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Embraer targets the huge opportunity in Africa

Posted 5 September 2019 · Add Comment

The Embraer Airline Business Seminar Africa 2019, held in Mauritius at the beginning of April, kept all its promises. The Brazilian manufacturer, which has recently partnered with Boeing, sees Africa as a market with a “huge potential”. Anuradha Deenapanray reports.

The African aviation and air transport market, which is among the fastest growing, “presents significant opportunities for airlines to deliver the connectivity that the whole continent needs”, according to Arjan Meijer, chief commercial officer, Embraer Commercial Aviation.
“Aircraft, however, must be right-sized to develop those routes profitably; more than 90% of intra-African flights depart with fewer than 150 passengers. And more than 70% of markets are served with less than one flight per day.”
According to Raul Villaron, VP Middle East & Africa, by redefining the traditional concept of regional aircraft, Embraer offers Africa the “ideal aircraft” to face the connectivity problem while meeting the growing demand in this expanding market.
As engines and avionics are becoming more sophisticated and complex, maintenance, repair and overhaul (MRO) is a big challenge. During the past years, Embraer has been strengthening its support in Africa (new training facilities in South Africa) and the Middle East.
Last April, it signed a pool programme agreement with Air Botswana to support a wide range of repairable components for its E170s.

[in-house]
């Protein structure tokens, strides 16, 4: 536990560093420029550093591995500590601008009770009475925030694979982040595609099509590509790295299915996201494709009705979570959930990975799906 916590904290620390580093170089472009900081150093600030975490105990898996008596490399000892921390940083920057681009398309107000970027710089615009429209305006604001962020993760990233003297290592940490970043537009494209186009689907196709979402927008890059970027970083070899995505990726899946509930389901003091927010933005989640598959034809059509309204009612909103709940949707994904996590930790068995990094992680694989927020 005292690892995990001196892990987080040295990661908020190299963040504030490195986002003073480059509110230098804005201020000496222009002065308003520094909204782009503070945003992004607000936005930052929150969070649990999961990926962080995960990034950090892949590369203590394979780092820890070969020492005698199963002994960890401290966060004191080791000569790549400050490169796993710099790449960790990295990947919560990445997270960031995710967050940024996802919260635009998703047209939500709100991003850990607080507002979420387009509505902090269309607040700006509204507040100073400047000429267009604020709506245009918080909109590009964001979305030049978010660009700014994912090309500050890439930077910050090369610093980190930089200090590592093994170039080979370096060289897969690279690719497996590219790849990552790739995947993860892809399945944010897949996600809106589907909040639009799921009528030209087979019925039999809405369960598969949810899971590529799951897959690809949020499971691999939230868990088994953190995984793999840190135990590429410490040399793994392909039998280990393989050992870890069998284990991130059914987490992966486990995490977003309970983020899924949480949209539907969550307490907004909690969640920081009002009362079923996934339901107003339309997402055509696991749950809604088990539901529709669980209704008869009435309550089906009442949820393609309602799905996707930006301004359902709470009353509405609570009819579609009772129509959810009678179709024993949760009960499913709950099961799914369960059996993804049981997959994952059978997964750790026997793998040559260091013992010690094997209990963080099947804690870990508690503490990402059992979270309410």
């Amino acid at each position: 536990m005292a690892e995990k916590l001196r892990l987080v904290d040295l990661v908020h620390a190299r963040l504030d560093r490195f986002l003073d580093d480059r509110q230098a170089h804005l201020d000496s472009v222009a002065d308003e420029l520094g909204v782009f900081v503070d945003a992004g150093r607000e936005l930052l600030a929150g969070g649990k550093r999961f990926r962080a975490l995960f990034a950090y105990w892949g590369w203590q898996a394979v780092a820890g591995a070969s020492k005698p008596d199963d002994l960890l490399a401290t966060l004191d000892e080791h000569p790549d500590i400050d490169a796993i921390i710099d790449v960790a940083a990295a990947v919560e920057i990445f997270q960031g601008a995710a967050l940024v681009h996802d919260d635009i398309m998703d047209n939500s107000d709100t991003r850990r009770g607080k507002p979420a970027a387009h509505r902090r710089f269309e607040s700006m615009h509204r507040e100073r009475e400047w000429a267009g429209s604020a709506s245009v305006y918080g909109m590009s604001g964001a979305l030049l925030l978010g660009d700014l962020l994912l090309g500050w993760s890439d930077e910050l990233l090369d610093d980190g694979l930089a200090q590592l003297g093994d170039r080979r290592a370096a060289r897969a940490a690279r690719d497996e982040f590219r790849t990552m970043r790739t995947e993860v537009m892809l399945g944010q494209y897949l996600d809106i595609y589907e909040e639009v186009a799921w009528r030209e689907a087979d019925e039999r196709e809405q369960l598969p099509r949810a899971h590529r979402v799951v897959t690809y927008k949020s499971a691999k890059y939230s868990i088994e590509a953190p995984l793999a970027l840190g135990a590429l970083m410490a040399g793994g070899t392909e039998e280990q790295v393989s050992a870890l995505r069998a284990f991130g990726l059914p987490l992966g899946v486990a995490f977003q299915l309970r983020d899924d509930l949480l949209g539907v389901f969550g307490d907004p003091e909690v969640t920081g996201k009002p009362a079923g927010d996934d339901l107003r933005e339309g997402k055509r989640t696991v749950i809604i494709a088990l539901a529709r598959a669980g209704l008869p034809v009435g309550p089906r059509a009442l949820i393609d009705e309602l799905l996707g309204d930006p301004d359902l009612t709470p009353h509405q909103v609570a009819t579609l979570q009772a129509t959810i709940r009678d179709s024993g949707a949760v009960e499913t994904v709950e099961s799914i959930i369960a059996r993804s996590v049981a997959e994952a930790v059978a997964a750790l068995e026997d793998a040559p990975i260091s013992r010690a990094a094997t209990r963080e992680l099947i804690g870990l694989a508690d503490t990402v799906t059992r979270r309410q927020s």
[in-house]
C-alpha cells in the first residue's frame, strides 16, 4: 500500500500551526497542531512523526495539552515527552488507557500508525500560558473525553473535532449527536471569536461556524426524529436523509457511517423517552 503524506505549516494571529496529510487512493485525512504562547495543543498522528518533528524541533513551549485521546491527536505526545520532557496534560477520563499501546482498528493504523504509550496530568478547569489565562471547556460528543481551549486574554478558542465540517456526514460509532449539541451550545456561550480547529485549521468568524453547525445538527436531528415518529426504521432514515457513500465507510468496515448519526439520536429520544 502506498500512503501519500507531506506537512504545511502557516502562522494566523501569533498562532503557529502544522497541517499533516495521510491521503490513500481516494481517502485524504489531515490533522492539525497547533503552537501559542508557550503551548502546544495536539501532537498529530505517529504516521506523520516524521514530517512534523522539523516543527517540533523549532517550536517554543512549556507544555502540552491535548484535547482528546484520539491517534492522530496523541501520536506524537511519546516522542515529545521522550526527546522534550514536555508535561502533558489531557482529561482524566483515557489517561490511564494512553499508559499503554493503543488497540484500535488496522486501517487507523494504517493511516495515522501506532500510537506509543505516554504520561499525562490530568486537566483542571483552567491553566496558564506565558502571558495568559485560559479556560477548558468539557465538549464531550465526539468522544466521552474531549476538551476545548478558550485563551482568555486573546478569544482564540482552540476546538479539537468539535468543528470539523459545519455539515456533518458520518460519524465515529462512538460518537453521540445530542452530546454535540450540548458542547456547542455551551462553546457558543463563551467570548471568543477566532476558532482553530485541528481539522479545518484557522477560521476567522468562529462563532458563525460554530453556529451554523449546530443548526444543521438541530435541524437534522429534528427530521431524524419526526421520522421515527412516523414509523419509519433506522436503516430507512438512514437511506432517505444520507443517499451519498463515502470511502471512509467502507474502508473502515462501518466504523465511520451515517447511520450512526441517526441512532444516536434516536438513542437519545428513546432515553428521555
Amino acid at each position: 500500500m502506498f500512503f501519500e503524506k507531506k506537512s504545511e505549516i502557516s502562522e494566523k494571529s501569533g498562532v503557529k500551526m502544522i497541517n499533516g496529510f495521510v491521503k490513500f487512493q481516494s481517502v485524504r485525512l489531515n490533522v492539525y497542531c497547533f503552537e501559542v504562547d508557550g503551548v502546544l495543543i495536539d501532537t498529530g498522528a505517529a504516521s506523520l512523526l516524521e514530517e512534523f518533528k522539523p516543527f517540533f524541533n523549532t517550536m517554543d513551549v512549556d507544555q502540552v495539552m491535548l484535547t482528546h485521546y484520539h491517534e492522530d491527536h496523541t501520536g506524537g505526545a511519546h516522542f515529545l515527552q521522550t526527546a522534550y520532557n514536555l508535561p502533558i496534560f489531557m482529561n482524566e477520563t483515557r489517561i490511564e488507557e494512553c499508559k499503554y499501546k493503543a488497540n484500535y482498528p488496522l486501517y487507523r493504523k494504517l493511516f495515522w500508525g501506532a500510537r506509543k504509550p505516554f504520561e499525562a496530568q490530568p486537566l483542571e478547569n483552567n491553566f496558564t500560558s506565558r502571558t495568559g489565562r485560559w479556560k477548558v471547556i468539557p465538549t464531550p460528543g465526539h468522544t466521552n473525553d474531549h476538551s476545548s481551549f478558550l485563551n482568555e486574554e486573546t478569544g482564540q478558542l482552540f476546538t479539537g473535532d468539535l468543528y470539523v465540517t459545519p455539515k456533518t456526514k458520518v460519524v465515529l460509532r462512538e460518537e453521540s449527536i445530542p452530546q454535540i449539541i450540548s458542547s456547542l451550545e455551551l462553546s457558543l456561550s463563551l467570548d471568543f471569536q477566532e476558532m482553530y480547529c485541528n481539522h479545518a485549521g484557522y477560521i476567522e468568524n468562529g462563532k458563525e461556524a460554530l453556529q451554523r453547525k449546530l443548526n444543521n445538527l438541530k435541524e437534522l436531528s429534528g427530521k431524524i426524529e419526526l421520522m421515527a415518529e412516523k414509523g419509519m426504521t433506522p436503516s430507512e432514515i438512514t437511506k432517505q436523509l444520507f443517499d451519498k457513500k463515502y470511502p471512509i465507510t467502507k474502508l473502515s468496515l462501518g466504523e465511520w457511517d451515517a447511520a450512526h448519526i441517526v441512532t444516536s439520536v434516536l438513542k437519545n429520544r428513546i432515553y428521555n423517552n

The seminar enabled airline specialists and aviation experts to share ideas, experiences, strengthen their network and improve their business in a competitive environment.
Airline business is a very capital-intensive industry and, therefore, companies need to respond efficiently to growing demand through aircraft acquisition. In Asia Pacific, 43% of aircraft are leased against 40% in Europe and only 23% in Africa.
Volker Muenster, VP marketing – NAC (the largest regional aircraft leaser) said Africa should look into leasing to re-fleet and modernise. He added that, in such a risky business, there’s a need to consider the actual cost of equity in a company’s analysis.
According to Marc Abraham from Investec, a good balance or mix between leasing and purchase can be interesting for airline growth. African airlines – especially private ones – are turning more and more towards leasing.
The future of limited liability companies (LLCs) in the air transport ecosystem was also addressed through shared experiences and success stories. Ogaga Udjo, head of network planning, scheduling & alliances with Comair and Kulula, showed how efficiency and consistency are important components of a customer-centric strategy to leverage on a brand.
Looking at island operations, panellists pointed out that specifics of island economies needed to be taken into consideration as they had particular challenges regarding air access and open sky, connectivity, oil prices, investment, infrastructure, services and market expectations. Nick Fadugba, CEO of African Aviation Services, said that island states and landlocked countries realised the importance of the weight of aviation in their gross domestic product (GDP).
With more than 200 aircraft flying in Africa and 2,000-plus worldwide (120 airlines in more than 60 countries), the Brazilian manufacturer is the leader in the up-to-150 seats segment, with 29% share of deliveries.
As innovation and technology underpin customer expectations, development strategies and services, there are growing challenges facing industry stakeholders to enhance security. Key elements to embrace sustainable growth are adaptability, efficiency, competitiveness, cooperation and partnership.
Aaron Munetsi, GM, South African Airways, noted: “We are better off working together and not competing with each other. Africa should be the hub.”

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